test.put(1,"Sridhar");
        test.put(2,"Lord Balaji");
        test.put(3,"Ragavendra");
        test.put(4,"Jai Krishna");
        Set testObject = test.keySet();
        LinkedList<Integer> normal = new LinkedList<Integer>();
        Deque<Integer> interfaceImpl = new LinkedList<Integer>(); //Here Design principle works
        interfaceImpl.addAll(testObject);
        System.out.println(interfaceImpl);
        System.out.println("The keys are:"+interfaceImpl.getFirst());
        normal.addAll(testObject);
        System.out.println(normal);
        System.out.println("The keys are:"+normal.getFirst());
     }
}

Now It is cleared :) thanks for all your comments

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You should specify your generic types, and check your variable names -

public static void main(String[] args) {
  Map<Integer, String> test = new HashMap<Integer, String>();
  test.put(1, "Sridhar");
  test.put(2, "Lord Balaji");
  test.put(3, "Ragavendra");
  test.put(4, "Jai Krishna");
  Set<Integer> testObject = test.keySet();
  LinkedList<Integer> normal = new LinkedList<Integer>();
  List<Integer> interfaceImpl = new ArrayList<Integer>(); // <-- Note this works too!
  interfaceImpl.addAll(testObject);
  System.out.println(interfaceImpl);
  // A list, not necessarily a LinkedList...
  System.out.println("The keys are:"
      + interfaceImpl.iterator().next());
  normal.addAll(testObject);
  System.out.println(normal);
  System.out.println("The keys are:"
      + normal.getFirst());
}

Which outputs

[1, 2, 3, 4]
The keys are:1
[1, 2, 3, 4]
The keys are:1
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LinkedList<Integer> normal = new LinkedList<Integer>(); this line only i have error cos i was typed to interface...now i come to know that list interface doesnt have that getFirst() method.Design principle is fails in this case ? –  JAVA Beginner Jan 8 '14 at 6:44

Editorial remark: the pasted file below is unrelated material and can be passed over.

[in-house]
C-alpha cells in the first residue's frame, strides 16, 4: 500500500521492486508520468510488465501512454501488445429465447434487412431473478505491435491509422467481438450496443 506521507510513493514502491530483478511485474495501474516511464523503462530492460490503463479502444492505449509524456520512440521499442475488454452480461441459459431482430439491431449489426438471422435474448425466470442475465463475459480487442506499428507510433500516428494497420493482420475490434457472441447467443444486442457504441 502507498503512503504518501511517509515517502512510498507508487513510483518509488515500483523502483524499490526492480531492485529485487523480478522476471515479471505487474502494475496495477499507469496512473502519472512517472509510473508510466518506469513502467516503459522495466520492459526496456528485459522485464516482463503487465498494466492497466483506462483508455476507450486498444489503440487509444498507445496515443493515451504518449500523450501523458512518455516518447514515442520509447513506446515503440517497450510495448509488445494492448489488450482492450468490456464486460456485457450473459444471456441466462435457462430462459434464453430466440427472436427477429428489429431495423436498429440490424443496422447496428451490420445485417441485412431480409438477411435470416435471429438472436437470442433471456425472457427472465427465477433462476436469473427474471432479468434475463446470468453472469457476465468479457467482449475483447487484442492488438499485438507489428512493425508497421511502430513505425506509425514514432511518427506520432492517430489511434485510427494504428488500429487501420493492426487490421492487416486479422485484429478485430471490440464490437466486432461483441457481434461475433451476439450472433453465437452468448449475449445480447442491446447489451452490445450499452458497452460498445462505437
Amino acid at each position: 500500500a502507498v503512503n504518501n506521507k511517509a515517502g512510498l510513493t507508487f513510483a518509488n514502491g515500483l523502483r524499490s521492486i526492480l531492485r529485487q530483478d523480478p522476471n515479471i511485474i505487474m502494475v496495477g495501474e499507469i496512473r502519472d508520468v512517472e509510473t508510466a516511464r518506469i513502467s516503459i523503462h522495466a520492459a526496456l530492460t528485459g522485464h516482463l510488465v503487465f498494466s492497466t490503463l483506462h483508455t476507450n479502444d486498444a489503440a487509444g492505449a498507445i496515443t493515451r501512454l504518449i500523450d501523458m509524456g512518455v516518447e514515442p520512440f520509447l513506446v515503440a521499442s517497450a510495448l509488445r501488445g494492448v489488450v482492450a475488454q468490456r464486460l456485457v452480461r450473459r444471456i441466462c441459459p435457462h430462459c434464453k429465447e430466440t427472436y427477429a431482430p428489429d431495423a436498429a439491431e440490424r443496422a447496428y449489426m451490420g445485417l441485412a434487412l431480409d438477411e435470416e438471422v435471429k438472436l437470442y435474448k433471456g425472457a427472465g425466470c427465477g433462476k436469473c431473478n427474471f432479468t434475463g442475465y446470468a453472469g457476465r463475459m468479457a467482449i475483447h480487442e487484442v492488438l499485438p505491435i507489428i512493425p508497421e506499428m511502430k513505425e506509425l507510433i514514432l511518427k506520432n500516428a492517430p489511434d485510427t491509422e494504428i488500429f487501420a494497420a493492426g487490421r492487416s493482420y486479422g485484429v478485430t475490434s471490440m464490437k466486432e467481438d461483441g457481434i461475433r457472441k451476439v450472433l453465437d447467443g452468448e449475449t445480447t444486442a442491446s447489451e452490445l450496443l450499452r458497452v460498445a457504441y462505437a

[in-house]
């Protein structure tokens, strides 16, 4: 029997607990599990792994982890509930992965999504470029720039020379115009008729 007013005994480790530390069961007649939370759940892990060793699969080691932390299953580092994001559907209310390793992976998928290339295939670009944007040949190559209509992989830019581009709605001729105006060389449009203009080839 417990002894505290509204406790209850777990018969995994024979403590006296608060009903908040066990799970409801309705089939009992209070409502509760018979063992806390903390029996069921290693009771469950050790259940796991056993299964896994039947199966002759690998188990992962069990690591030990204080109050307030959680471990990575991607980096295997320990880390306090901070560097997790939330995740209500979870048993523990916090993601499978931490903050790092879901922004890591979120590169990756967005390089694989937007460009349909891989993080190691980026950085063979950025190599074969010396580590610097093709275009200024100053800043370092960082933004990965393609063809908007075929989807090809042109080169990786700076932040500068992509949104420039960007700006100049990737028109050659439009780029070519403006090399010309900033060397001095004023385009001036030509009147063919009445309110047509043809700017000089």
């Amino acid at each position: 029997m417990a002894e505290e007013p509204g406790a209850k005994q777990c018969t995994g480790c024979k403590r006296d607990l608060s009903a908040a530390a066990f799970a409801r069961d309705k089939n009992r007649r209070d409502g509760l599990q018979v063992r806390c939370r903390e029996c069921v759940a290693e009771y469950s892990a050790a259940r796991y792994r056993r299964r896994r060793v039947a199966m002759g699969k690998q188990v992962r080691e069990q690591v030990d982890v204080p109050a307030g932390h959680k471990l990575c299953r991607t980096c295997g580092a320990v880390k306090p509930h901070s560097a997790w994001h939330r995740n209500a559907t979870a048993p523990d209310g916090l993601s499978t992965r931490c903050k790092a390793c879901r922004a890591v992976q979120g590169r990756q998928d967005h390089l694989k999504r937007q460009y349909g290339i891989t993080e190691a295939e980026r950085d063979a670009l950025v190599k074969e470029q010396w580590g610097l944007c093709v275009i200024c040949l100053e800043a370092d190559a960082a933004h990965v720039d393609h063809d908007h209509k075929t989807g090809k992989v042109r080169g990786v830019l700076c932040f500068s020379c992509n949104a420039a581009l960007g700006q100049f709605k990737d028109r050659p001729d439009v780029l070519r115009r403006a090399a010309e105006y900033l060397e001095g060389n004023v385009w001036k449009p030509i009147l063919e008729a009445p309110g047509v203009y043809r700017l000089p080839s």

No. You didn't code to the interface. getting the iterator() and then calling next() will work for all List(s) (including LinkedList). Your method demonstrates the issue addressed by the pattern because it only works with LinkedList. –  Elliott Frisch Jan 8 '14 at 6:47

I have not run your code and I cannot tell you the exact mistake. When you execute something against an interface, it means that you can execute the methods defined in the interface. So, I suppose that you call some method defined the class implementing the interface which causes the error.

The getFirst method is defined in the LinkedList and not in the List interface. When you use it in the rest of your code, you depend your code in the LinkedList class which is not as generic as the List interface.

This "code against interface" principle helps you to have the rest of your code independent of (not depending on) a specific interface implementation (like LinkedList). Therefore, you should find another way of finding the first element in your list, using the methods of the List interface. You could also check this post which explains the whole idea.

Hope I helped!